In Japan, luxury brand products reach consumers via one of the following two sales channels, regular distributors or dealers in parallel imports. (Please note that the sale of parallel imported goods is not illegal in Japan.) While luxury brands strive to develop sales through regular shops or internet sites, the need to protect the image of their product seems to hinder them from being active to further engage in e-commerce by using any other actors for distribution.
Genuine products of luxury and sports brands are mixed with counterfeits using the guise of “parallel imports” and sold on online markets. As in many other countries, the top producer and exporter of counterfeit goods distributed in Japan is China, accounting for 85.2% of all fake goods flowing into the country.
In 2020, more than 410.000 fake items were stopped at the border by Japan Customs. Given that it is impossible for Customs to examine all imported goods, this figure is probably only the tip of the iceberg of fake items imported in Japan.
Until recently, many Japanese consumers purchased fake items knowingly. However, the main efforts today are focussed on how to prevent consumers from accessing fraudulent websites (mostly operated abroad) which are deceitfully selling counterfeit products to consumers who are deceived either into buying counterfeits despite their wish to purchase authentic products, or into buying products that will never be delivered, or which intend to collect buyers’ information such as credit card information. The Consumer Affairs Agency (CAA) has set up the Cross-border Consumer Center in the National Consumer Affairs Center of Japan (NCAC) to support consumers who have inadvertently bought counterfeit goods. The CAA also publishes on its website the names of online stores that sell counterfeit goods. Furthermore, the National Police Agency protects consumers by providing information on websites selling counterfeit products to the security software distributors and the international organisation APWG (Anti-Phishing Working Group) so that alerts can be displayed on web browsers.
Yahoo! and Rakuten, major Japanese online B2C (business to consumer) websites, are also playing an important role in combating counterfeit products. For example, these online websites are endeavouring to clean up websites by regularly exchanging information on counterfeits and criminal dealers with brands, via IP (Intellectual Property) rights-holders’ associations. Further, in order to “clean up” their shopping websites, site operators make a test purchase to verify the authenticity of the products, with the cooperation of the relevant brand, when an item posted for sale is suspected of being a counterfeit product because of, inter alia, its extremely low sale price or information given by a consumer. If the said item turns out to be counterfeit, the shop who has put the counterfeit product for sale may be banned from the shopping website with immediate effect. On the other hand, some foreign-capital B2C websites, which have been left far behind in the efforts to fight against counterfeit products, are seeing a significant improvement, as a result of both being targeted by counterfeiters and frequent media criticism. However, there are still some weak points compared to Japanese B2C, among them the identification of the seller.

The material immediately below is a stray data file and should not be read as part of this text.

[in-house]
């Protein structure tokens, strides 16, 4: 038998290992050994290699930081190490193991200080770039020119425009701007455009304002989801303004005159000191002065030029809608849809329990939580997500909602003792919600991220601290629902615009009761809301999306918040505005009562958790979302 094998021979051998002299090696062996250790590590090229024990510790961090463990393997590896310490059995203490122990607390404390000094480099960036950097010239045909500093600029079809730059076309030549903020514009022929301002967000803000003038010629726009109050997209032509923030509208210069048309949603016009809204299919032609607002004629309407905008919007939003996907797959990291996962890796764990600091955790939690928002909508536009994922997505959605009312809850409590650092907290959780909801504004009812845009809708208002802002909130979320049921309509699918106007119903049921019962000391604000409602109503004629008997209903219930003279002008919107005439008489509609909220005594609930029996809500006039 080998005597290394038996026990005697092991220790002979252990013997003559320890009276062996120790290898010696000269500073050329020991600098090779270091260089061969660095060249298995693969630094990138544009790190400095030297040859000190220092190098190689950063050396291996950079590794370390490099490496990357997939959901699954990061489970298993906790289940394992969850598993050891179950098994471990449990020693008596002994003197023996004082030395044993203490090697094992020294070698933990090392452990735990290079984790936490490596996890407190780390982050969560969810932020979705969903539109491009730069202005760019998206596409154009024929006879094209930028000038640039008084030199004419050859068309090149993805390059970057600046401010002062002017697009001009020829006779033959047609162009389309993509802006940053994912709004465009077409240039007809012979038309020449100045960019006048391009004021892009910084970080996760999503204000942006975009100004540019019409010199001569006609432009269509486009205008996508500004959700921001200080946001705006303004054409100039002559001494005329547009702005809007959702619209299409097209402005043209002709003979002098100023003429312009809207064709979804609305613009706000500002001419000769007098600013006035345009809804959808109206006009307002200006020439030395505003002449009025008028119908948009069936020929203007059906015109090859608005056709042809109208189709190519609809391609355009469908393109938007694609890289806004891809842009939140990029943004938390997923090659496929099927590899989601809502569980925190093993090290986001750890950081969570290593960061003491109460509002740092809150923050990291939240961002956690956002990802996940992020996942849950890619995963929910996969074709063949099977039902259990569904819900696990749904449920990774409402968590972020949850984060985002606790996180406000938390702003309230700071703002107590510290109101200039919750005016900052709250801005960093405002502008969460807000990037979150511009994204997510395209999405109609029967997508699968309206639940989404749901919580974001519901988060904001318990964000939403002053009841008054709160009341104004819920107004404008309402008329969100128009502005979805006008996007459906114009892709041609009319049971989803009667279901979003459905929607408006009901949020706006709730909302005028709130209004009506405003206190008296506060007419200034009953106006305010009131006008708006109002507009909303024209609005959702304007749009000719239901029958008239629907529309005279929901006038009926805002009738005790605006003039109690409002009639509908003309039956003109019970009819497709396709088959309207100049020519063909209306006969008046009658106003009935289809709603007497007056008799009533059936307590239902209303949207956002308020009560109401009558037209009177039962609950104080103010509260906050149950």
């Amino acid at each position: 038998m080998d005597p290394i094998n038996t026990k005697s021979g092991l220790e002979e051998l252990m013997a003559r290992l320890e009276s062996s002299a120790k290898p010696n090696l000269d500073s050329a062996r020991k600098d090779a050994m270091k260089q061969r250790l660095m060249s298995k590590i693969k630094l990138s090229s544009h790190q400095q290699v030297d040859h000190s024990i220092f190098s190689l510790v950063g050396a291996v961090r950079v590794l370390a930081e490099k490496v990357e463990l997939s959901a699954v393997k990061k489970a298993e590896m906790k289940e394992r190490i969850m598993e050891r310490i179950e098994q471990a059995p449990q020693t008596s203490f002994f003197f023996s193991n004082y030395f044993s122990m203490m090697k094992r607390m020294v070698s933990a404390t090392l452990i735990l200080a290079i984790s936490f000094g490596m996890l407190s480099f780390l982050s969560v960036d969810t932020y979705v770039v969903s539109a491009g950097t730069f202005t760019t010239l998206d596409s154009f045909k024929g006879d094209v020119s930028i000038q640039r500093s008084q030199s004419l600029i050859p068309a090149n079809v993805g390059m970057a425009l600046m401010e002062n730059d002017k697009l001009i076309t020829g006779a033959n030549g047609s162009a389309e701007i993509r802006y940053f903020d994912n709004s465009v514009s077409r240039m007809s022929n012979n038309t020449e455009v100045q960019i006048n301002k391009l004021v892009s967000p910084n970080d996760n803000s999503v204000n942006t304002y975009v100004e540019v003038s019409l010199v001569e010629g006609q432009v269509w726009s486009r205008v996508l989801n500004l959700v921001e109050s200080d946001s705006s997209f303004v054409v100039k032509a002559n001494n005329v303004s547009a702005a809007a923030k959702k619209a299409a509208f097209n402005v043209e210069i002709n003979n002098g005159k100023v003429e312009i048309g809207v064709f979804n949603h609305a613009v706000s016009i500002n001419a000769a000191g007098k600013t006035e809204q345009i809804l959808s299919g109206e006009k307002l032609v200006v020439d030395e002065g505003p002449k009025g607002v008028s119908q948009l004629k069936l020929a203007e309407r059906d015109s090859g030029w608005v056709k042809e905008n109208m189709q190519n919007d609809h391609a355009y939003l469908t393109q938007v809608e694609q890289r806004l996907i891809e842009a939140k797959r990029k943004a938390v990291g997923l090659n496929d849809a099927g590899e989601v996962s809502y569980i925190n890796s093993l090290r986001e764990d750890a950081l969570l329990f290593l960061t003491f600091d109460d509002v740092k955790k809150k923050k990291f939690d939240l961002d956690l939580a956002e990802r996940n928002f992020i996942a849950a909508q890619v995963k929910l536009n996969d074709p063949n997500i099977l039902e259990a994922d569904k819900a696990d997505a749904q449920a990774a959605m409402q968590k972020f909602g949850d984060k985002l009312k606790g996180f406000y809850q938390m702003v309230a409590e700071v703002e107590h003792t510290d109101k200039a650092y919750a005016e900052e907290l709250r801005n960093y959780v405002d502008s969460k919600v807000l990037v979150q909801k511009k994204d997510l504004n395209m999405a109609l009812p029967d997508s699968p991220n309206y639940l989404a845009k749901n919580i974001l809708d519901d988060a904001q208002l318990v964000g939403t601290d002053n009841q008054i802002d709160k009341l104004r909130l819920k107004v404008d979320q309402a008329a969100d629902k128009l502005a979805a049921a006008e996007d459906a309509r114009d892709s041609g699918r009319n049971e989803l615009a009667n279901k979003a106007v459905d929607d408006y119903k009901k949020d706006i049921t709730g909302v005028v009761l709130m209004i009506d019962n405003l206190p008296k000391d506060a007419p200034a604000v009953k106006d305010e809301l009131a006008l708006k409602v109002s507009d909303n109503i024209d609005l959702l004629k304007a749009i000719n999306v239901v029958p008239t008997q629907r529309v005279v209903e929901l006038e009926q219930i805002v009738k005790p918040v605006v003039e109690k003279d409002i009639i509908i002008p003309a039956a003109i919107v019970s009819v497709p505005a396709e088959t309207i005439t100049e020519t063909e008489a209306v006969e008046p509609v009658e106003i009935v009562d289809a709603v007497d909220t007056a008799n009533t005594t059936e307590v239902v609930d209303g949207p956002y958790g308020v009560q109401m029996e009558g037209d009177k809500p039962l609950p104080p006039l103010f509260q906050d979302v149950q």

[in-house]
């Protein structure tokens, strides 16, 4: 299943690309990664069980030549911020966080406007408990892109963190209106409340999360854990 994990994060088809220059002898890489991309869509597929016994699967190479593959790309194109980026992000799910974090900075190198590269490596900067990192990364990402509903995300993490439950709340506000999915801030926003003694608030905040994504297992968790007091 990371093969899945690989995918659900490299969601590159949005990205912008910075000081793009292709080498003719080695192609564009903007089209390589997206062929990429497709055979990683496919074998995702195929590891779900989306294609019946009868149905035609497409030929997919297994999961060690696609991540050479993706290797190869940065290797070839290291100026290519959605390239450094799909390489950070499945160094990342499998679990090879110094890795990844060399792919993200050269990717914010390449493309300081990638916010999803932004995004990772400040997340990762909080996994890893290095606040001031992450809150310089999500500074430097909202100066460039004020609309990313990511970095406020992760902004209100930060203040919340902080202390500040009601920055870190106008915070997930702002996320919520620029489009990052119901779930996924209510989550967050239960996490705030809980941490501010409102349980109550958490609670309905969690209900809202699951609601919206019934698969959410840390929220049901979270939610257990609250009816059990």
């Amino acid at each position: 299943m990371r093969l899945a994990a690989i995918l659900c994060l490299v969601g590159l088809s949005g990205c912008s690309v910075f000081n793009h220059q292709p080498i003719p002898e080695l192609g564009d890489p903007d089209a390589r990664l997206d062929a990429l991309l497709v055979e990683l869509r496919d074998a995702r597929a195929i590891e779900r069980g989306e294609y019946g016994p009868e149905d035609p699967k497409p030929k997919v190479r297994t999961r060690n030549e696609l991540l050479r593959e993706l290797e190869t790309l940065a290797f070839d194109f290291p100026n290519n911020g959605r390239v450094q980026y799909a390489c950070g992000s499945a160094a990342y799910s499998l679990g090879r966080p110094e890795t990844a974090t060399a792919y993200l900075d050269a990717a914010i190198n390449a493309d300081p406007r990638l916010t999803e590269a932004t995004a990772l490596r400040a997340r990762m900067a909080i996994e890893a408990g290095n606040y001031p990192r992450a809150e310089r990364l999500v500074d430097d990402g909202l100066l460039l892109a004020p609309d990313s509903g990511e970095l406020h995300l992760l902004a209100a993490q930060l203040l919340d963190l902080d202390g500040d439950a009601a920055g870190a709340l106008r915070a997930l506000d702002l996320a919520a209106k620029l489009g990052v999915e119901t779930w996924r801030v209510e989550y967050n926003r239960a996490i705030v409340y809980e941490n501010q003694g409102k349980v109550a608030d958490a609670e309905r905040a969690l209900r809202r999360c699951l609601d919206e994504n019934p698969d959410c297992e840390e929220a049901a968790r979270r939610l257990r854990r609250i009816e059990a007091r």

As for the fast-growing flea market, some websites which have been focusing on the eradication of counterfeit goods, have obtained satisfactory results similar to those of existing auction services. On the other hand, some are still unable to prevent the distribution of counterfeit goods due to incompleteness of their countermeasures.
Finally, concerted efforts are being made by different sectors in Japan to set up a framework to eliminate counterfeit products. Some of their approaches are more advanced than those implemented in Europe or the USA. However, problems still remain. In particular, the system of close cooperation established between the major Japanese B2C/C2C (Consumer To Consumer) websites and the rights holders regarding information exchange is worthy of special mention.
In addition, the Trademark Law, which was revised in May 2021 to state that the act of selling counterfeit goods from abroad to Japan is itself illegal. This is greatly appreciated. It is an effective way to prevent the distribution of counterfeit goods in response to the borderless society created by the internet. However, there are many issues that need to be addressed in the future, such as the establishment of a cooperative system with foreign-capitalized B2C sites and the problems that will arise when the revised trademark law is actually put into practice. We list the main issues and recommendations below, for which we hope for a significant progress.